Vidalia High School
6-2, 205 lbs, Senior
4.7 seconds in the 40
Vidalia’s Josh Sasser is a multi-sport athlete. His experience in other sports will carry over to help him be a better quarterback in his senior season.
Last spring he was a key member of the AA State Championship baseball team. The right fielder had key home runs in the championship series helped the Indians take home the title, “I think it will carry over to football,” says Sasser. “Everybody’s pretty excited in Vidalia, so it should be a fun year.”
The Indians have won the Region 3-AA title the last two years... compiling 10-2 and 11-1 records. Last season, they reached the second round of the playoffs only to lose at home to Early County in a heart breaker 15-13.
It was a fun year in 2002 for the Indians as they went deep into the playoffs. They lost the WTOC Offensive Player of the Year, Ken Middleton, who is now at Georgia Southern, but they return a lot of the key players off that team, including Sasser who enjoyed a good season throwing the ball, passing for over 1,200 yards and 15 touchdowns with only one interception before the final game. He had 3 passes picked off by Early County but he was under a lot of pressure from the defense during that game. “It was pretty easy,” says Sasser. We had a star running back and all. We
had five fast receivers. They got open and I got them the ball.”
That’s a pretty simple way to look at the Indians’ offense. But that was last year. Sasser says this year will be different, “We have a brand new offense that’s going to help us out. A lot of misdirection, some good linemen coming up, we’re going to be pretty good. We‘ll do a bunch of rollout because it‘s the Wing-T. That will give us a lot of misdirection and timing patterns (on the passes).”
Sasser has a particular type of play he really likes to run, “I just like faking,” he says. “(I like) carrying out my fakes and letting everybody think the running back has the ball, (then) rolling out with the ball on my hip and hitting the receiver as soon as he gets open.”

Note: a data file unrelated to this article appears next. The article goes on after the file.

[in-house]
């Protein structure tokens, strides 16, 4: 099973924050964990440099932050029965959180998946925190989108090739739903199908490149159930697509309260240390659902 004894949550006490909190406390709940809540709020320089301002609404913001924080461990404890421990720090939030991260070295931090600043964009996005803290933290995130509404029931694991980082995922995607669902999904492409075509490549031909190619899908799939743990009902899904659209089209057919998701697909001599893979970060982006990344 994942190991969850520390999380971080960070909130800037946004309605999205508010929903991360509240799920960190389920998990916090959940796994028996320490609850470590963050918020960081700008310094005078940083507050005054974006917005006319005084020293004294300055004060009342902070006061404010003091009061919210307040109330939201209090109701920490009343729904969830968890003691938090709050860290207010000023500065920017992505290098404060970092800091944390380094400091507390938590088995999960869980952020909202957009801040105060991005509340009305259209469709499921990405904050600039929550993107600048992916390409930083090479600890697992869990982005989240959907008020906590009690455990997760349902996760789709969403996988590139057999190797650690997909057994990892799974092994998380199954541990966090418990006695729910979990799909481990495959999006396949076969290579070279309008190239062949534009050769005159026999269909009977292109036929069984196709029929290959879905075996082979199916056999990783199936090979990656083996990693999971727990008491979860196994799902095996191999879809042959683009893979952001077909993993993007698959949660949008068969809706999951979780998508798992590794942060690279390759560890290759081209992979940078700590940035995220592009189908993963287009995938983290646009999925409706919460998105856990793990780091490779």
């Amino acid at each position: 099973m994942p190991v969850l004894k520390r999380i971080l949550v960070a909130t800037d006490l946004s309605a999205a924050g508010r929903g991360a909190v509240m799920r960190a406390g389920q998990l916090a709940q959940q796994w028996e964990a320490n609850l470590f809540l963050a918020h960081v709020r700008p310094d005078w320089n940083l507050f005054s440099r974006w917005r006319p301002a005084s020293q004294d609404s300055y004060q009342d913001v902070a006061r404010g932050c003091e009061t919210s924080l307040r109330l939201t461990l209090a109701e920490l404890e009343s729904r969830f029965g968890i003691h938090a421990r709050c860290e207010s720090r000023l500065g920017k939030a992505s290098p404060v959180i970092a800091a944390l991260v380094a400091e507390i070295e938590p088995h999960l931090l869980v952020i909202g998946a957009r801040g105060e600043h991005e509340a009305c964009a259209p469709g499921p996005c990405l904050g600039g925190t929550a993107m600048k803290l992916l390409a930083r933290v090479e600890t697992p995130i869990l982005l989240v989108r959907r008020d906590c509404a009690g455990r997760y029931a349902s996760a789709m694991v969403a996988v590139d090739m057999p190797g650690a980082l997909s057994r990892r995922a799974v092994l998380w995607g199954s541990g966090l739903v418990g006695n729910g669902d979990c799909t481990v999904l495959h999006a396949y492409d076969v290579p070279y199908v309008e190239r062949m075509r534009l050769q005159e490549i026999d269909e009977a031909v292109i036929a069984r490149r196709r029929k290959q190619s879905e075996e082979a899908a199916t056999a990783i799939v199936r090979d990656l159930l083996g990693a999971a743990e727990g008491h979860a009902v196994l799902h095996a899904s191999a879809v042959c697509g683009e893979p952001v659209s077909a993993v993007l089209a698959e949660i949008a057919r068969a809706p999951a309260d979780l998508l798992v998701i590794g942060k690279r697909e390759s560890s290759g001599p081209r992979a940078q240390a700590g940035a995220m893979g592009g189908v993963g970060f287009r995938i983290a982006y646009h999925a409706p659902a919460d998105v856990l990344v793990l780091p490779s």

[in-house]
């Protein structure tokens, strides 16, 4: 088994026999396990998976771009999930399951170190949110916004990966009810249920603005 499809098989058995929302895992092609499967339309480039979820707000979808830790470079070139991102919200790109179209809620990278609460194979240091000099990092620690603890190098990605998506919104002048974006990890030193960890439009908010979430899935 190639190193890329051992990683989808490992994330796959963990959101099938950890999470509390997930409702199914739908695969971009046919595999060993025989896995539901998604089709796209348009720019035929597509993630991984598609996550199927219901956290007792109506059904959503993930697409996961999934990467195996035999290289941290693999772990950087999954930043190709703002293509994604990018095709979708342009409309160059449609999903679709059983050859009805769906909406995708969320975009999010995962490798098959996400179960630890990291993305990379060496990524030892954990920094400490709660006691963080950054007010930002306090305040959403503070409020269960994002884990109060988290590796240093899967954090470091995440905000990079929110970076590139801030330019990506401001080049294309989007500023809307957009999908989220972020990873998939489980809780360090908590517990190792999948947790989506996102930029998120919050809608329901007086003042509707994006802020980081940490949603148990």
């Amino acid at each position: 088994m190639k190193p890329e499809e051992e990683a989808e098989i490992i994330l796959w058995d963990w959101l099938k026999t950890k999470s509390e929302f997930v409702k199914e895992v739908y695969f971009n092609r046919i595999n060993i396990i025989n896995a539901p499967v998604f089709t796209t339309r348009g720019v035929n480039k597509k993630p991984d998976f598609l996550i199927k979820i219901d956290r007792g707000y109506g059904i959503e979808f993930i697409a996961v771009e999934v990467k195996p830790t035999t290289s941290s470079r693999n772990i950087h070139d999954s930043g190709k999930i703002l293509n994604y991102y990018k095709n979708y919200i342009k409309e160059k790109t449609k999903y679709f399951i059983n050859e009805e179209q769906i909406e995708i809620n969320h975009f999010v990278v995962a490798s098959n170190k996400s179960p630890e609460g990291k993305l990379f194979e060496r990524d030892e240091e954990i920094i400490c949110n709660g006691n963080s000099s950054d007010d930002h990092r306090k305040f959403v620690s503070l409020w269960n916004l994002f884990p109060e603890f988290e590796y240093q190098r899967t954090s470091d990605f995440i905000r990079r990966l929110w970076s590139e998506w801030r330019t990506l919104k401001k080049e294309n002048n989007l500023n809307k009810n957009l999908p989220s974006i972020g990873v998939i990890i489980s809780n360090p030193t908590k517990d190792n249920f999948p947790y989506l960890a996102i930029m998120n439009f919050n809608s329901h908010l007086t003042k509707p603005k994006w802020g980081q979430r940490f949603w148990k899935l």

Coach Sid Fritts agrees with that, “He has the ability to make plays when there’s not any play there,” says Fritts. “The kids believe in him. They have for a long time. He has that aura about him.
Since Fritts arrived in Vidalia in 2000, the Indians have returned to the elite status in the region. Sasser gives him a lot of the credit, “He brought a new weightlifting program in which is getting a lot of people stronger, especially the linemen, so we can run the ball a lot... because we can.”
Being a baseball and football star gives Sasser a unique perspective on the two games. Baseball is a great test of multiple individual skills, but football is the ultimate team game in which all 11 players have to work as a unit, “That makes it more fun,” says Sasser. “That tests out your ability to see if you can make the play when somebody messes up.” And Sasser is the type of quarterback whose talents may be best suited to when the play is breaking down.
As for his future after Vidalia High School, Sasser would like to go to school that will allow him to play both football and baseball. He has heard from schools like Florida in football and Georgia Southern in baseball, but he hasn't thought seriously about any of them, yet, “I'd like to do both.”